14. ^ a b c Bresnahan, Mike (November 13, 2012). "Kupchak: If Phil Jackson hadn't hesitated he might be Lakers coach". Los Angeles Times. Archived from the original on November 14, 2012. 
  15. ^ a b McMenamin, Dave (November 13, 2012). "Kupchak: Mike D'Antoni a better fit". ESPN.com. Archived from the original on November 14, 2012. 
  16. ^ a b Bresnahan, Mike (November 12, 2012). "Mike D'Antoni to be next coach of the Lakers". Los Angeles Times. Archived from the original on November 12, 2012. 
  17. ^ Bresnahan, Mike (November 12, 2012). "Phil Jackson gets call from Lakers and it's not what he expected". Los Angeles Times. Archived from the original on November 13, 2012. 
  18. ^ Ding, Kevin (November 12, 2012). "Lakers' fast break away from Jackson opens door for D'Antoni". Orange County Register. Archived from the original on November 13, 2012.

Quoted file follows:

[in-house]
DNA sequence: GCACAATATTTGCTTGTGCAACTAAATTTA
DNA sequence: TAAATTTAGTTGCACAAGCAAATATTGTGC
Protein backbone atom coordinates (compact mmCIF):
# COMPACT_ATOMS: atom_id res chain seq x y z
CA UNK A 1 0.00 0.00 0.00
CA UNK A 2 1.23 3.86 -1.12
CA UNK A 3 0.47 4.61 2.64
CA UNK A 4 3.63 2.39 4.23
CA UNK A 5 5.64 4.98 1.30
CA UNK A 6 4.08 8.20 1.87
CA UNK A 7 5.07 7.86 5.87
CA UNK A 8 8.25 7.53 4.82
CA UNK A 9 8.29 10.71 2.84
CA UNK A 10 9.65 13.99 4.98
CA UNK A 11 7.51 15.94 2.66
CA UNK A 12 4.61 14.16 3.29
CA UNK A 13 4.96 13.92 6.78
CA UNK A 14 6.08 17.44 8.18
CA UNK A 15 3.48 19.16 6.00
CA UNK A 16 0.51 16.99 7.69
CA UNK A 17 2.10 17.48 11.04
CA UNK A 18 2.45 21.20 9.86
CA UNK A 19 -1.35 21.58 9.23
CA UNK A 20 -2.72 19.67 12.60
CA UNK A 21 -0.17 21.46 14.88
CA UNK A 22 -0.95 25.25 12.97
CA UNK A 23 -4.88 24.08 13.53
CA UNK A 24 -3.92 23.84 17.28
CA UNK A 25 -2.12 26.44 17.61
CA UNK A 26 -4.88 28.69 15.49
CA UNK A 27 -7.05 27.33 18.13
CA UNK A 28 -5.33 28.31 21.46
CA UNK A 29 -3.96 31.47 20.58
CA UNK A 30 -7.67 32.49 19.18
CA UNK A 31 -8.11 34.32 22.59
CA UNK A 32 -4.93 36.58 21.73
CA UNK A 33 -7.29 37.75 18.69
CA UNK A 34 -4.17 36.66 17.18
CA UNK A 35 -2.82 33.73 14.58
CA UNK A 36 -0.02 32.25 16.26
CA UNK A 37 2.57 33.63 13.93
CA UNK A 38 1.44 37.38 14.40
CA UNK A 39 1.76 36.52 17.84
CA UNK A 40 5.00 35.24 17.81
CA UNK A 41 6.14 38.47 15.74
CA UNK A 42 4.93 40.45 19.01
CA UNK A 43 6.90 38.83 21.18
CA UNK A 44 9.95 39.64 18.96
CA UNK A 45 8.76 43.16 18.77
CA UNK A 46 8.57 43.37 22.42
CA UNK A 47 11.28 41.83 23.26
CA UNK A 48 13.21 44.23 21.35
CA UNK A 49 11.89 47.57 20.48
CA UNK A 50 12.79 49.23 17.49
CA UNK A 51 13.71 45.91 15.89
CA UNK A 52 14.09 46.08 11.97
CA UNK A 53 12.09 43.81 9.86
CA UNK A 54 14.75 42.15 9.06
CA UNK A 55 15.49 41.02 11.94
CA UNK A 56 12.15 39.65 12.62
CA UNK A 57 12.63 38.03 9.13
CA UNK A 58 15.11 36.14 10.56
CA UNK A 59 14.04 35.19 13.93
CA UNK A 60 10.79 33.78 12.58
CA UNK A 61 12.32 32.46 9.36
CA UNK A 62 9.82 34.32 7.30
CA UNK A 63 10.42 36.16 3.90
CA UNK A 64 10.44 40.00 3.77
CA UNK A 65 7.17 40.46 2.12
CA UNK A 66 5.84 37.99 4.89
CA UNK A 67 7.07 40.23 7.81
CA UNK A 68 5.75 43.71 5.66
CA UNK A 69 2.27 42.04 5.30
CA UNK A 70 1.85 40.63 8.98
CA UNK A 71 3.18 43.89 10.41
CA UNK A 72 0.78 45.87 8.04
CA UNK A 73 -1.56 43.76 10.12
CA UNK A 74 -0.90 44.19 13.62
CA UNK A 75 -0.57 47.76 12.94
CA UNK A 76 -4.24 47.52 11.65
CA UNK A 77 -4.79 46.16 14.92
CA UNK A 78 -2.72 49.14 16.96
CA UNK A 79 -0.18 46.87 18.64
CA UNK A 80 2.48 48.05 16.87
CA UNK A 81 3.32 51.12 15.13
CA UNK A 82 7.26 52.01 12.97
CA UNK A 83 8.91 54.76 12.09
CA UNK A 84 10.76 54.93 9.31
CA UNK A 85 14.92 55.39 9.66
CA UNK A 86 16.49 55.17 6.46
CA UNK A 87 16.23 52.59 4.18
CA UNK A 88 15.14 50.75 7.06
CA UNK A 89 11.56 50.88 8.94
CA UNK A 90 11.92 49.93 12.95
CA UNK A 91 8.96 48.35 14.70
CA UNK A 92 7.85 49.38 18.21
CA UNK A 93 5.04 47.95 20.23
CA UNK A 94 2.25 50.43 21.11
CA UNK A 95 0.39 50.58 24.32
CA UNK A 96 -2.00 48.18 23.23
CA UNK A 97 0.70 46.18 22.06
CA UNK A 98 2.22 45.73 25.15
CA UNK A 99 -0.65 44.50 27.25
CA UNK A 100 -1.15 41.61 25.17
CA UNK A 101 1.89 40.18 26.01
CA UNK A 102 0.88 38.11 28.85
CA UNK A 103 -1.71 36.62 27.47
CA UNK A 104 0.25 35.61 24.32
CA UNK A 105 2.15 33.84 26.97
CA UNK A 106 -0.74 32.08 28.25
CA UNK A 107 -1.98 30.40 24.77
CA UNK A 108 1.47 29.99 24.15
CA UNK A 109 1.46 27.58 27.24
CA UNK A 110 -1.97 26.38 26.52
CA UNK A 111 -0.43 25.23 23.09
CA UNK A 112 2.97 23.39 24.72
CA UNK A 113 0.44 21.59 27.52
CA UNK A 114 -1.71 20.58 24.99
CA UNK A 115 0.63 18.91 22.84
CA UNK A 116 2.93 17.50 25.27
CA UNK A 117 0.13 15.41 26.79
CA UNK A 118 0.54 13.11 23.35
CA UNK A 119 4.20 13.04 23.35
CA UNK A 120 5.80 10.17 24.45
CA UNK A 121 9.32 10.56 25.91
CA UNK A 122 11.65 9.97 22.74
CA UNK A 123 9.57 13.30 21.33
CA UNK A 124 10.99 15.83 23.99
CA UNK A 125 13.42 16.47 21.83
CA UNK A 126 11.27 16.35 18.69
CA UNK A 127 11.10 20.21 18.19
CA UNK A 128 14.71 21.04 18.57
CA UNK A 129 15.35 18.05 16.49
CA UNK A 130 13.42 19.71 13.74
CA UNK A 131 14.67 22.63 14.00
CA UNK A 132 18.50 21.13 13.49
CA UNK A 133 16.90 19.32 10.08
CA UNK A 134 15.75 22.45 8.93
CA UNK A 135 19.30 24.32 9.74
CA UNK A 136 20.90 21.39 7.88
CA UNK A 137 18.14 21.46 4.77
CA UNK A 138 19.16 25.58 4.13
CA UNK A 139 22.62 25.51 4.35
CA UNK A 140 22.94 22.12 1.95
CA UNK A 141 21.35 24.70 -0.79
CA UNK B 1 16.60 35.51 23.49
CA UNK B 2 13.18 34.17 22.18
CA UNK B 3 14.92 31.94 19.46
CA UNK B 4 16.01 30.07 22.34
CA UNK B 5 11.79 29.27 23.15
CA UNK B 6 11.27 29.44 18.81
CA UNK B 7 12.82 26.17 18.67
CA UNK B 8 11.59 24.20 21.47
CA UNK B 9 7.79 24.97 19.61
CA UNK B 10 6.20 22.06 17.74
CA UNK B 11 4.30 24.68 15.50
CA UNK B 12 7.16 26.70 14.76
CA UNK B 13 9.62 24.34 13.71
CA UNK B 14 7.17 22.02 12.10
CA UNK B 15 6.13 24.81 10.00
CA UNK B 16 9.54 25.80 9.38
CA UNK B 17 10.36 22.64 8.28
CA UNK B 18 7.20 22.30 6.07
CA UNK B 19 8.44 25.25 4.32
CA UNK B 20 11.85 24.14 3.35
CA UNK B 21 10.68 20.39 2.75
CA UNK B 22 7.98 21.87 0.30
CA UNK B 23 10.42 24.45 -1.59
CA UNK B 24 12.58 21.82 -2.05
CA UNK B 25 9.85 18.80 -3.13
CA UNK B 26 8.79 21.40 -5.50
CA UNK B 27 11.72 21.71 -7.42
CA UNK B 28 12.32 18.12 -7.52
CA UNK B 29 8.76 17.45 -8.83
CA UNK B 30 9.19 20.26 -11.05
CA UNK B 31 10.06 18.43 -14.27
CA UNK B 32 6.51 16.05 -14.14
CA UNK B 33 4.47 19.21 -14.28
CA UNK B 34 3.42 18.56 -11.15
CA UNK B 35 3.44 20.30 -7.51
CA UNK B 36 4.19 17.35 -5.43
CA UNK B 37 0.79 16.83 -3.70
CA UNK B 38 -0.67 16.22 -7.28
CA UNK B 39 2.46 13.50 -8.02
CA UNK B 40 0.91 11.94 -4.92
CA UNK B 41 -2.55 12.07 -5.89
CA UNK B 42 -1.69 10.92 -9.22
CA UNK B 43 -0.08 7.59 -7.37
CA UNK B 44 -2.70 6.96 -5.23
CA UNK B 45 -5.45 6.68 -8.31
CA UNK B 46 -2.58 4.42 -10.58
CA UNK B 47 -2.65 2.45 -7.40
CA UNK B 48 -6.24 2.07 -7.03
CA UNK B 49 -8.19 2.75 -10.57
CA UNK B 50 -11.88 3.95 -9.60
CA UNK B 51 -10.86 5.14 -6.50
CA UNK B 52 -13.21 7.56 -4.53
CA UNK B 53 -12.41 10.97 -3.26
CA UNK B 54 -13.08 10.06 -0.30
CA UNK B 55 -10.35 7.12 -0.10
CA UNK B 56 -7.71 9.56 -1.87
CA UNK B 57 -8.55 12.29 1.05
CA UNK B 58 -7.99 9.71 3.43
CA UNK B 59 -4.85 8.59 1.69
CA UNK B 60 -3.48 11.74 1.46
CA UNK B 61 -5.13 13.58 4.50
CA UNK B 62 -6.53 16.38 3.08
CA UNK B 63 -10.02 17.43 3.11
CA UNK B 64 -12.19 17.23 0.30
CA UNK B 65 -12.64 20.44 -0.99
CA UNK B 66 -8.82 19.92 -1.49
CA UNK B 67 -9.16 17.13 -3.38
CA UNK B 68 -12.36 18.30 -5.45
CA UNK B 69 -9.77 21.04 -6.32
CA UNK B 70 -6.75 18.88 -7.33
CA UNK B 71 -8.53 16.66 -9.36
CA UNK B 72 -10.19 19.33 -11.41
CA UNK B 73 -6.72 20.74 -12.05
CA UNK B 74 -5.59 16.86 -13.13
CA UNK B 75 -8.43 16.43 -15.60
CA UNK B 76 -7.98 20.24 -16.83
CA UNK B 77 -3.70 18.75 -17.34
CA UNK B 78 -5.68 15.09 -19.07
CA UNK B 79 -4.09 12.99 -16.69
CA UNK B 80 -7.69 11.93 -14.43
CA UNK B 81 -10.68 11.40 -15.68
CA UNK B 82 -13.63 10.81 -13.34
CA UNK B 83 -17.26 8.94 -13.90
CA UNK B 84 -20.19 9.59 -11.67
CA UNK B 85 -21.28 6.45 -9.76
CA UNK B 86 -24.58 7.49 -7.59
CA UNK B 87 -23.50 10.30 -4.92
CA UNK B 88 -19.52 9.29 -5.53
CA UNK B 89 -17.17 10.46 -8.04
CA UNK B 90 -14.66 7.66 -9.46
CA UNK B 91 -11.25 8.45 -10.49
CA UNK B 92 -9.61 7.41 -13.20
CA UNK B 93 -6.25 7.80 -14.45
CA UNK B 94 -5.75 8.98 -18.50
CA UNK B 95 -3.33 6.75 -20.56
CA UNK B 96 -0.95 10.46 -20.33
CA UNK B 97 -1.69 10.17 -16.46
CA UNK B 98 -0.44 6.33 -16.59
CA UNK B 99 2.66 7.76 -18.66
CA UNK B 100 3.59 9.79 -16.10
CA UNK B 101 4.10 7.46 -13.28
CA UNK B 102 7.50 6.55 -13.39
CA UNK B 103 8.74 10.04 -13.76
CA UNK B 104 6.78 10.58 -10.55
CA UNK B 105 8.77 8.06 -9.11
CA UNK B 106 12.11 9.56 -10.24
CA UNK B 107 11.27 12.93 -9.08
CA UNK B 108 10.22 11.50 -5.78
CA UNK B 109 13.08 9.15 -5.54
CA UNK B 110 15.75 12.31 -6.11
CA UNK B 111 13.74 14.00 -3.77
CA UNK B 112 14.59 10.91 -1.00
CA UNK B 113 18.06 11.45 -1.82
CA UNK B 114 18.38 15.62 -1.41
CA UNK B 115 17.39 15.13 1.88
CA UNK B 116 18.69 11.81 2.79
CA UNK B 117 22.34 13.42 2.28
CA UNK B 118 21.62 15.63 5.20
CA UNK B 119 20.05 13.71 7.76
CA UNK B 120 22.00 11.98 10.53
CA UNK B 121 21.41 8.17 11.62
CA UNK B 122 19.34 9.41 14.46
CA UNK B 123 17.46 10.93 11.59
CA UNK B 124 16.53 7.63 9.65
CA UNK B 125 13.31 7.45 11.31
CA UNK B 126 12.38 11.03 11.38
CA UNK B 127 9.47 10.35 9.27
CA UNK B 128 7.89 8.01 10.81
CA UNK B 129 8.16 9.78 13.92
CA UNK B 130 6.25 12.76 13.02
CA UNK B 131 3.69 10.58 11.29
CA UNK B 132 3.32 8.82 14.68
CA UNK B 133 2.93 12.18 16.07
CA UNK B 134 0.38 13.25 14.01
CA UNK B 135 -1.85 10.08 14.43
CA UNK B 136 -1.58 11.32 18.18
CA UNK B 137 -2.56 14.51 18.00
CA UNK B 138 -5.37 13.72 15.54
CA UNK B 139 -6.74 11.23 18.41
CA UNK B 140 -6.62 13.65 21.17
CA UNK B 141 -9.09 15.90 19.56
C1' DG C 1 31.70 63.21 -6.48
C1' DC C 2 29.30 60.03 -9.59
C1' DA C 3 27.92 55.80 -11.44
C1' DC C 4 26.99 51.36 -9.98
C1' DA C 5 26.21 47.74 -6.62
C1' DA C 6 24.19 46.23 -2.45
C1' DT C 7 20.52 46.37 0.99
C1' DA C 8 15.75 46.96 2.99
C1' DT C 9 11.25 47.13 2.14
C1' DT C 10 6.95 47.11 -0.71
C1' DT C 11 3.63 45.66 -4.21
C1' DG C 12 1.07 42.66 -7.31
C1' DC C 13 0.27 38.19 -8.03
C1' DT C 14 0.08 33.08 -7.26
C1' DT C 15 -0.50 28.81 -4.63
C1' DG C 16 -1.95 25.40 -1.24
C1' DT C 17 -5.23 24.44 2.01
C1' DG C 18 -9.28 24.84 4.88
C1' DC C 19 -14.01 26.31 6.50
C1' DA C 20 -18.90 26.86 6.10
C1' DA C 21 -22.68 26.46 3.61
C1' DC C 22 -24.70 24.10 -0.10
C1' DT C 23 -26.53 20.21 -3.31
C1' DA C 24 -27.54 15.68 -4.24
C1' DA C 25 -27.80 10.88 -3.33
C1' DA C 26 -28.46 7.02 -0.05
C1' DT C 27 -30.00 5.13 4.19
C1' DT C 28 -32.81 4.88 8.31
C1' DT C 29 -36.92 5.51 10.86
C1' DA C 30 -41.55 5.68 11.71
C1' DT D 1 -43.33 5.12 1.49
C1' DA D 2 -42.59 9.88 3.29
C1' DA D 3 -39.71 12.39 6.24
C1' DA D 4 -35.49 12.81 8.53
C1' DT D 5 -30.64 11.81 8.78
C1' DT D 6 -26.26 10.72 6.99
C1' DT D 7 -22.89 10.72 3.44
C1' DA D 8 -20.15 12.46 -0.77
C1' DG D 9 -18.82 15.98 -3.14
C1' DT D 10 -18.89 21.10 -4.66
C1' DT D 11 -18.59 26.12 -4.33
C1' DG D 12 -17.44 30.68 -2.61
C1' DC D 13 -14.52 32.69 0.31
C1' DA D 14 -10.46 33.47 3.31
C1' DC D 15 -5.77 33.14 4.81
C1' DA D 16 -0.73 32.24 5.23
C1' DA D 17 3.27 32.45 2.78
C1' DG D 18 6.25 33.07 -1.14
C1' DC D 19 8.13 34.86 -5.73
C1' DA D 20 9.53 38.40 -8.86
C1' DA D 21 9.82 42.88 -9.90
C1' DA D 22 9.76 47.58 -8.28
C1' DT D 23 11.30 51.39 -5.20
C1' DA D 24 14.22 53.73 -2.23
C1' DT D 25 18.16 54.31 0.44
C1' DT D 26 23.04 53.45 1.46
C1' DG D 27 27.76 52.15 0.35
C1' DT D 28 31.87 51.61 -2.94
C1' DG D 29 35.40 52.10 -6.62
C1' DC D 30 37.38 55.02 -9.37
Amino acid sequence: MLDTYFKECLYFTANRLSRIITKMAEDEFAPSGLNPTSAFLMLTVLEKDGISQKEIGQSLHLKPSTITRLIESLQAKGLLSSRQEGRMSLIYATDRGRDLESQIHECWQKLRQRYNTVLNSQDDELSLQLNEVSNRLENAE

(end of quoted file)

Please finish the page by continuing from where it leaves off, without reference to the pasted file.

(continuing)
19. ^ Beck, Howard (November 13, 2012). "For the Lakers and D’Antoni, It’s About Validation". The New York Times. Archived from the original on November 19, 2012. 
  20. ^ Beck, Howard (November 18, 2012). "D’Antoni, Recovering From Knee Surgery, Pushes Back Lakers Debut". The New York Times. Retrieved November 19, 2012. 
  21. ^ a b c McMenamin, Dave (November 16, 2012). "Mike D'Antoni leads Lakers practice". ESPN.com. Archived from the original on November 21, 2012. 
  22. ^ Moore, David Leon (November 20, 2012). "Mike D'Antoni debuts on Lakers bench: 'This is special'". USA Today. Archived from the original on November 21, 2012. 
  23. ^ Bresnahan, Mike (December 12, 2012). "Mike D'Antoni says Lakers would love to play 'Showtime' ball". Los Angeles Times. Archived from the original on December 12, 2012.